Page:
Artists with a hardcore interest in chemistry have picked apart the macro crystallization process, and come up with a number of various chemical formula designed to help artists produce the best pieces possible. That being said, most of these studies took place outside of Japan. That means that they weren’t nearly as focused on yakimono pieces as one might like. As a result, a good deal of Japanese work has been in very experimental fields.
The arts and crafts movements that took early 20th century Japanese art by storm didn’t leave much room for scientific study. These artists were more interested in putting something in a kiln and seeing what they got out of it then what a college professor said about their cements. When someone makes a piece of pottery they need some sort of a binding agent to hold it together well.
Macro crystallization puts stress on the piece of ceramic that’s quite visible. Naturally any piece made this way actually looks as though it has undergone some cracking. That means the binding agent has to work particularly well. Hard plaster is sometimes added to the mix when making a piece like this because it helps to hold up. A good deal of water is also added to keep the clay from drying out.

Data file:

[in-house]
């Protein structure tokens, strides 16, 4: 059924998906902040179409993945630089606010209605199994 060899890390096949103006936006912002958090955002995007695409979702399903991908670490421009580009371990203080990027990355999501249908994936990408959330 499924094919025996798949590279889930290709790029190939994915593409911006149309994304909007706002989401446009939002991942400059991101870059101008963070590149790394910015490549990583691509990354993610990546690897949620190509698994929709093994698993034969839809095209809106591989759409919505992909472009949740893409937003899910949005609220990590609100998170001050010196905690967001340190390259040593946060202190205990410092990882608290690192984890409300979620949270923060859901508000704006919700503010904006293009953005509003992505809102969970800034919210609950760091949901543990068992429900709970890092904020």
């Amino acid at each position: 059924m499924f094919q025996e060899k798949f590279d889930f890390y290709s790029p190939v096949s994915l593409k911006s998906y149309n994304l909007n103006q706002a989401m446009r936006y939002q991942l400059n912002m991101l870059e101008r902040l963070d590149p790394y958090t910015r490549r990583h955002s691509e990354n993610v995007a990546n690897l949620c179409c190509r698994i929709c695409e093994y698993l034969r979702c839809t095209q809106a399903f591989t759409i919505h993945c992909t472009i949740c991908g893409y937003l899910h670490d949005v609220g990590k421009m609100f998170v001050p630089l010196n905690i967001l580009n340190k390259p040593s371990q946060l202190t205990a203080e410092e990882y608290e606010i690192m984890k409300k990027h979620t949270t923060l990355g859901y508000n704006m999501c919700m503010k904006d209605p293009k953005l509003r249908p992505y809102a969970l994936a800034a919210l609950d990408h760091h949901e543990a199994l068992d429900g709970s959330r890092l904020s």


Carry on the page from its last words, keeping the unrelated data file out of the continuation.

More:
While wetting clay is certainly a stereotype shown in movie depictions of pottery making, it actually is in sharp contrast to some techniques that allow the clay to dry out some while working with it. One of the major problems that people have with this sort of thing is that the wrong consistency or mix of minerals will cause the clay to fall apart. In a worst-case scenario, the clay could run in the kiln or even burst.
Pursuing the best macro crystallization glazes has become that much more elusive. Studies of binding agents have actually lead to the production of modern gypsum plasters, and people in some parts of Japan still practice traditional ceramic glazing techniques. Nevertheless, this is still all superfluous to what really matters.
These glazes are beautiful. They’re delicate and take a lot of skill to finish. Perseverance is required since many pieces won’t come out right. The rest, though, might end up as fine pieces of art in a gallery. Some of the finest pieces around almost appear like they’re wet more than broken. This level of mastery takes years to work up to, but it’s well worth the effort.